Justin Schultz can speak firsthand to both the joys and perils of playing in a hockey mad city. He arrived in Edmonton by choice and with much fanfare, a top NHL defensive prospect that had opted to spurn Anaheim and pass on his choice of destination in order to join the Oilers. It’s been hard to have a balanced discussion about the player ever since.
These days, though, the imbalance tends to run the other way. If Schultz spent his evenings kicking puppies and stealing candy from orphans I’m not sure it would be possible for his stature among fans of the Edmonton Oilers to fall any lower than it is right now.
There are good points to Schultz’s game.
The man has offensive ability, albeit not ability he’s showing this season. Over his career he’s scored 0.77 points/hour at even-strength, which is basically what one would expect from a No. 3 defenceman; that’s above-average production and it compares favourably with people like Andrei Markov and Jay Bouwmeester. He’s been up and down on a mostly bad Edmonton power play, but his numbers at five-on-four are basically second unit material. That’s not ideal, but it’s also not like the Oilers’ other defenceman have been ripping it up on the man advantage.
Schultz is, for the first time in his career, being asked to start his fair share (and then some) of shifts in the defensive zone. When he’s been on the ice this year the Oilers results have been no better and no worse in terms of scoring chances, and they’ve actually been a bit better by most of the shot metrics. When we look at shot location, Edmonton has been slightly better at generating shots from dangerous areas with Schultz on the ice than with him off, and in terms of shots against there’s no big variation except that the Oilers allow fewer point shots against.
He’s certainly had some high-profile gaffes, and his offence drying up has made it easy to ask what it is exactly that he does. But it’s always dangerous to read too much into those high-profile gaffes, which represent a small fraction of total players, and the offence going away is a new and likely temporary thing.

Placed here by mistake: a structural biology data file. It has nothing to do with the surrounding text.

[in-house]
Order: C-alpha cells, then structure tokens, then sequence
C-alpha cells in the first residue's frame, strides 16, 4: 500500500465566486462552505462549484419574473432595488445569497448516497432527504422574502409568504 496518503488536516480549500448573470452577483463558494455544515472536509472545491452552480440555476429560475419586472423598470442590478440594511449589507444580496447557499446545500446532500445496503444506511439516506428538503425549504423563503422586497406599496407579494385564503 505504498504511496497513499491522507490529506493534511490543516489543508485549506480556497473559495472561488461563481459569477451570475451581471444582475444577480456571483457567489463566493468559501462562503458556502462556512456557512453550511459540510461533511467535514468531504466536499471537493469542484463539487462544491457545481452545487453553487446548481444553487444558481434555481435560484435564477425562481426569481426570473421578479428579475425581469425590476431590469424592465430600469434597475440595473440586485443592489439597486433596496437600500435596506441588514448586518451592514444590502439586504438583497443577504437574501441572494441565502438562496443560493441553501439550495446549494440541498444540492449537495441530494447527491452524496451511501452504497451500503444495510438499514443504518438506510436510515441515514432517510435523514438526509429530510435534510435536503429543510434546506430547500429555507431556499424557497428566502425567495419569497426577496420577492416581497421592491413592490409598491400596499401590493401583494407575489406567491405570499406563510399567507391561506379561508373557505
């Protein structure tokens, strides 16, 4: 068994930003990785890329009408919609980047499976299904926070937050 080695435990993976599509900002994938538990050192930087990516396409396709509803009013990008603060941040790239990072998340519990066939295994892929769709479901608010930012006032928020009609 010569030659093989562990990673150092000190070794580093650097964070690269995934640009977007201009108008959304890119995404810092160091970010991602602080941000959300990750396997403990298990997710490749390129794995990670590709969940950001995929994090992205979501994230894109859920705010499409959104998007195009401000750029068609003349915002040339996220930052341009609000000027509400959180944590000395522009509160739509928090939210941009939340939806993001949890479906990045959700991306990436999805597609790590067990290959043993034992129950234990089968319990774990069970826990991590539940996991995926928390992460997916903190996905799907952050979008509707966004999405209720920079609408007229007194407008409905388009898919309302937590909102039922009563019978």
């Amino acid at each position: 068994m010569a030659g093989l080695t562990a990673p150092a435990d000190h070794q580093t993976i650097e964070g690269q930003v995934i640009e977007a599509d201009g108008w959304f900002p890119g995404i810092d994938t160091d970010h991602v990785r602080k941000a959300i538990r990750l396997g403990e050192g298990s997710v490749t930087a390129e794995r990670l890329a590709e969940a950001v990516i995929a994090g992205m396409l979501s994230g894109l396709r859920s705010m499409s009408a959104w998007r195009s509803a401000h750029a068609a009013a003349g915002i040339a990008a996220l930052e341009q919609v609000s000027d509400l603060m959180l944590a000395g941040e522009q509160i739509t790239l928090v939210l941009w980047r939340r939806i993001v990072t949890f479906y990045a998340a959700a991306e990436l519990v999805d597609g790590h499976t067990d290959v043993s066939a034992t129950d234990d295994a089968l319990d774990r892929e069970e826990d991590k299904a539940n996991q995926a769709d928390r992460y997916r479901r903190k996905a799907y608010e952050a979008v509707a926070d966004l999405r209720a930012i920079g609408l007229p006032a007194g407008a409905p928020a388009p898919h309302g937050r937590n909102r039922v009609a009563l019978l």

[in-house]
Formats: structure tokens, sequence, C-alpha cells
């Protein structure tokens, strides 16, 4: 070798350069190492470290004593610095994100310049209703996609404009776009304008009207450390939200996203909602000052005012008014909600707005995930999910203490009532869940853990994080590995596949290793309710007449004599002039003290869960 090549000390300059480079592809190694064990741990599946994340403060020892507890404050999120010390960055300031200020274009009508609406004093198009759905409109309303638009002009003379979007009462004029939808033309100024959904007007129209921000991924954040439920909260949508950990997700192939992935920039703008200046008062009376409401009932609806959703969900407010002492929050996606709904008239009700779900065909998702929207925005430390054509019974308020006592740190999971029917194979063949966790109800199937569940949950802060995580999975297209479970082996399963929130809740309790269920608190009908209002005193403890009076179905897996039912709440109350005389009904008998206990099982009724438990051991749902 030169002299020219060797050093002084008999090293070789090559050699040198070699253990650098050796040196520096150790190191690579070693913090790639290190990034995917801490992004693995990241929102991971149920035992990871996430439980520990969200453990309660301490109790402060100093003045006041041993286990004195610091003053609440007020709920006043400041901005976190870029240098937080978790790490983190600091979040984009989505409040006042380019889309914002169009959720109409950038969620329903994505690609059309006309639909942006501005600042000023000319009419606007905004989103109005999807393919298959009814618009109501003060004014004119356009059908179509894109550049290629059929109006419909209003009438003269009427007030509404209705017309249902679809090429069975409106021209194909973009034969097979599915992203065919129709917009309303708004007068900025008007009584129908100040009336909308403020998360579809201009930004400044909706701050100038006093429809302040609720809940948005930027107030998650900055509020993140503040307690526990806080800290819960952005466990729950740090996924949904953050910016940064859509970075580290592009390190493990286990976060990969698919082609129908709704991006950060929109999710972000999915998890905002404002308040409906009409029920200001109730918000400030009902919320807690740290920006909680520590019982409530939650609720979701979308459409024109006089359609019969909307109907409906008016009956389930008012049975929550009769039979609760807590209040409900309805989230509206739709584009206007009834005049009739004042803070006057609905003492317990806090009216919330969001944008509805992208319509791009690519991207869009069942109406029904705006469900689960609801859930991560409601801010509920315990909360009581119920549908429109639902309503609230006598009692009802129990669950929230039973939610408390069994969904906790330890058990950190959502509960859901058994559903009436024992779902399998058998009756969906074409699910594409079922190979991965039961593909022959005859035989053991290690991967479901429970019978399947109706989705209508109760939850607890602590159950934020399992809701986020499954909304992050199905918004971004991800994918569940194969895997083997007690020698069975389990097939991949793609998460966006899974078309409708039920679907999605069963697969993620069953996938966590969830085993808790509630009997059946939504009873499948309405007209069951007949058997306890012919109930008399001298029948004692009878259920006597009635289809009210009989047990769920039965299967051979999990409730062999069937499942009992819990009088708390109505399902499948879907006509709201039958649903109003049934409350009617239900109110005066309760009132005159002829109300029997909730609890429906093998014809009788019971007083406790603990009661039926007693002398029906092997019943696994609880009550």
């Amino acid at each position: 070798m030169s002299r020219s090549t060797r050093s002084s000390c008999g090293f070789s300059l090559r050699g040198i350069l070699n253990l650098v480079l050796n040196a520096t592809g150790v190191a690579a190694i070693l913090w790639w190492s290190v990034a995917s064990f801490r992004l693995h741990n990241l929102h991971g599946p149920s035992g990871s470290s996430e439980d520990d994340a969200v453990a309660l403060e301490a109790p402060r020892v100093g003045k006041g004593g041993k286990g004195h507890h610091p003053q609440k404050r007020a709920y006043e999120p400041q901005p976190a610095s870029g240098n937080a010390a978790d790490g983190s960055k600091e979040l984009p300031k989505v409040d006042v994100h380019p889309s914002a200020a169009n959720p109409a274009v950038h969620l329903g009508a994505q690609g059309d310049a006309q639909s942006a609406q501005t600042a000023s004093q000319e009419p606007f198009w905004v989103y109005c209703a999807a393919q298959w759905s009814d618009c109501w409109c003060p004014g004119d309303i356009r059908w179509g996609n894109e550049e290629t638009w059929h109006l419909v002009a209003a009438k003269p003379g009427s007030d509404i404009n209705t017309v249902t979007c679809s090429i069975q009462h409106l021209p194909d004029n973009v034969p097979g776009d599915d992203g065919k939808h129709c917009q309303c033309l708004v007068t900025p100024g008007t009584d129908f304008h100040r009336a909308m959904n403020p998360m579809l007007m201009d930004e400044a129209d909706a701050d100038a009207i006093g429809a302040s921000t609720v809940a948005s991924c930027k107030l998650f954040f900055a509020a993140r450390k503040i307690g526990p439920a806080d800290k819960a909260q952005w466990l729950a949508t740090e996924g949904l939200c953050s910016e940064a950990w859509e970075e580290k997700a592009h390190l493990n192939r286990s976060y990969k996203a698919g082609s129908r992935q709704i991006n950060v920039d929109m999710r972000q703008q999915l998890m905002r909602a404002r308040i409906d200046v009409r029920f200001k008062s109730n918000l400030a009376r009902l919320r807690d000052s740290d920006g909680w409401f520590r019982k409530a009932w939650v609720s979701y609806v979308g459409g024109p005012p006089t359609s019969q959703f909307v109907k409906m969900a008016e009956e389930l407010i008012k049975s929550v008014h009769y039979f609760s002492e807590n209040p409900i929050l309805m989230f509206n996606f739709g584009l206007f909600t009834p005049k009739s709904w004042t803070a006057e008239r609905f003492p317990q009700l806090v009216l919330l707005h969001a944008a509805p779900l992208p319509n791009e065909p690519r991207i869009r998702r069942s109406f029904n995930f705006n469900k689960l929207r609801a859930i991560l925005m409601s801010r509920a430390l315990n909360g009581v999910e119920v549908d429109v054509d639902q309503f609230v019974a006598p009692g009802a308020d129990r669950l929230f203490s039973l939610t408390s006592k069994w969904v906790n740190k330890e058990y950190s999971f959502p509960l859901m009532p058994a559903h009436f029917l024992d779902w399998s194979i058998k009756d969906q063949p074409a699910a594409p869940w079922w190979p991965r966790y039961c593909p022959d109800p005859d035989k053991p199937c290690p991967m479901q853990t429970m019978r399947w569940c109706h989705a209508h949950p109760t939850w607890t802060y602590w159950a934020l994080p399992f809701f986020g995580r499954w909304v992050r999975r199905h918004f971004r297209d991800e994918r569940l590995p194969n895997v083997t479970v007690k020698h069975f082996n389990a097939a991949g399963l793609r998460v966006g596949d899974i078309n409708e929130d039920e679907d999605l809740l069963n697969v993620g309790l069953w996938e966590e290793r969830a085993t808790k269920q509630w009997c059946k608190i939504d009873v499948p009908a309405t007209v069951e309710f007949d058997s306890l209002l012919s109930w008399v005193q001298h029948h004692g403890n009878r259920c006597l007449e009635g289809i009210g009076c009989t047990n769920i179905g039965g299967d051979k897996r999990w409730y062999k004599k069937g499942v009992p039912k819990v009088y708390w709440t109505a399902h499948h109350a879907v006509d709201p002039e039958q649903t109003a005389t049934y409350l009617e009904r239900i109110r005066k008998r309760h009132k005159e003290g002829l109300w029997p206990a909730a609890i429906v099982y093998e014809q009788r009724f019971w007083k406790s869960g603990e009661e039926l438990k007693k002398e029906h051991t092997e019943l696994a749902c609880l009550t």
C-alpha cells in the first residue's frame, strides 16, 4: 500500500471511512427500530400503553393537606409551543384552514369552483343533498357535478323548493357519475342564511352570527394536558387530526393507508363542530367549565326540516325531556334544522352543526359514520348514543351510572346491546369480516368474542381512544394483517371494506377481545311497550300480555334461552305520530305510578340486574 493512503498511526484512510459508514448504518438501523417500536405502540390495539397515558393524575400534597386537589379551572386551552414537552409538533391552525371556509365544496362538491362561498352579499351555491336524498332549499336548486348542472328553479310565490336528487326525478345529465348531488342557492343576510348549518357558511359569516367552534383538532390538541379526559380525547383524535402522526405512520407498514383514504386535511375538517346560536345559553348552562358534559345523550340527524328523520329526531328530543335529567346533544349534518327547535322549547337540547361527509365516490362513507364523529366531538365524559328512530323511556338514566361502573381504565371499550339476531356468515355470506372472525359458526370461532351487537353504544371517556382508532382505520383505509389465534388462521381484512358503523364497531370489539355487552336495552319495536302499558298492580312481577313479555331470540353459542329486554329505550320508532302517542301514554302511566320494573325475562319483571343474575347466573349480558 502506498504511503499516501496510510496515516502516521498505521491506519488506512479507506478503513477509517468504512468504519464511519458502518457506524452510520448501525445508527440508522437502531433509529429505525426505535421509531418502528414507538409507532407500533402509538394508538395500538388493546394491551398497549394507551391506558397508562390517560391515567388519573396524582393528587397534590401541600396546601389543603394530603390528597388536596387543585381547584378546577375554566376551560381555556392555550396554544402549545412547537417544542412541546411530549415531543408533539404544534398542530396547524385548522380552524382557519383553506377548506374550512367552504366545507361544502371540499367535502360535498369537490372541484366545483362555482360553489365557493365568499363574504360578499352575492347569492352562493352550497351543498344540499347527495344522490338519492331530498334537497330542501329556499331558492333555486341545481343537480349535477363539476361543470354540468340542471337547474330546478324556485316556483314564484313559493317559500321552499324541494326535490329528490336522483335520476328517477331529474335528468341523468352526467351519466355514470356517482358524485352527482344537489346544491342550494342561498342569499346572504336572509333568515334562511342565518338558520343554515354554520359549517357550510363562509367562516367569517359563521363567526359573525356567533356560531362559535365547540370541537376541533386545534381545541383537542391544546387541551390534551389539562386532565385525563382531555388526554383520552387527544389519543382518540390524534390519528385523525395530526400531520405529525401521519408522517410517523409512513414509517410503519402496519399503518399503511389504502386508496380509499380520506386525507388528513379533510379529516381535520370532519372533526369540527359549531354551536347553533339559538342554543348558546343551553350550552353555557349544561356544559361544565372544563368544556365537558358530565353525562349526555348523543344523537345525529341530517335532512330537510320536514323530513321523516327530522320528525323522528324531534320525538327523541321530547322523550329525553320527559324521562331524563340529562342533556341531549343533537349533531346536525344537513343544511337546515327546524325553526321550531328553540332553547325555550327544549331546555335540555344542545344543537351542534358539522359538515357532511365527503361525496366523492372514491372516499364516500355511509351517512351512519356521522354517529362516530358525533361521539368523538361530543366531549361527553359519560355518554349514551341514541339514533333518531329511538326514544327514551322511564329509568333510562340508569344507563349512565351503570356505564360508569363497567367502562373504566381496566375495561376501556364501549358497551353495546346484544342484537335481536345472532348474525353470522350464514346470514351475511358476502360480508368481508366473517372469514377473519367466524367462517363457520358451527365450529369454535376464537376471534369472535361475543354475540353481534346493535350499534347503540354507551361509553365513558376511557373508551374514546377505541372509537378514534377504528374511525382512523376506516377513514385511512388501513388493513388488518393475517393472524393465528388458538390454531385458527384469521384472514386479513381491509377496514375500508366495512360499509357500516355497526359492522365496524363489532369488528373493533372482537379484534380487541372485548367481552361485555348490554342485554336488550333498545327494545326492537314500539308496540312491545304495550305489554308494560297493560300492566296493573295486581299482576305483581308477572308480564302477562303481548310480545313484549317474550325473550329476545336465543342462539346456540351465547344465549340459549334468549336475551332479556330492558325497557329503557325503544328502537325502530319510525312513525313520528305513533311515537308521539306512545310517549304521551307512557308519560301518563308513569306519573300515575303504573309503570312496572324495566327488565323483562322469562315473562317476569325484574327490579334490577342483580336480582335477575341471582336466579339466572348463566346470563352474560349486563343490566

One might argue (as I do) that Schultz is paid too much money for what he does; one might further argue (again, as I do) that given the makeup of Edmonton’s defence and the number of players with contracts extending beyond this year that moving on from Schultz is the right thing to do.
But the amount of displeasure these days seems disproportionate when compared to the actual amount of damage done. It’s not unlike the situation a player from the Oilers not-too-distant past found himself in near the end of his time in Edmonton.
Schultz had some wobbly bits, but the Oilers were asking more of him and he did his best to deliver. The young man is in the ‘get Tom Poti out of here’ era with the fanbase, this is the ugly side of Edmonton hockey. I sat in the stands with my boy as Oilers fans showered Poti with boos, suspect some young fan will experience the same thing with Schultz in the coming days.
There are more than a few parallels between Poti and Schultz.
When Poti was ultimately dealt to the Rangers in March of 2002 (Rem ‘the Gem’ Murray went with him, Mike York and a pick came back) it was after he was all but run out of town. The 25-year-old Poti was a college defenceman in his fourth major-league season and with 285 games of NHL experience. He was a primarily finesse defender with some offensive ability. At the time of the trade Poti had a single goal after scoring 12 the previous year. The bad things he did drove people nuts, the new shine had worn off, and the faltering offence was the final nail in the coffin.
The thing worth remembering about Poti is that when his NHL career finally came to an end—an NHL career which, we should note, was cut short by injury—he’d played 824 games in all. He kept playing NHL hockey for nine seasons after leaving the Oilers, and again if not for injury might have played more.
Poti was held in even less esteem among Oilers fans at the time of his trade than Schultz (25 years old, fourth major-league season, 229 games of NHL experience) is now. Like Schultz, he had some offensive ability; like Schultz he saw the points stop coming at a time when he needed to be making forward strides.
The Oilers got value for Poti in trade; York could play and he eventually turned into Michael Peca. That value wasn’t misplaced, either; Poti continued to play in the NHL for years after. I wouldn’t be at all surprised if the same ends up being true of Schultz.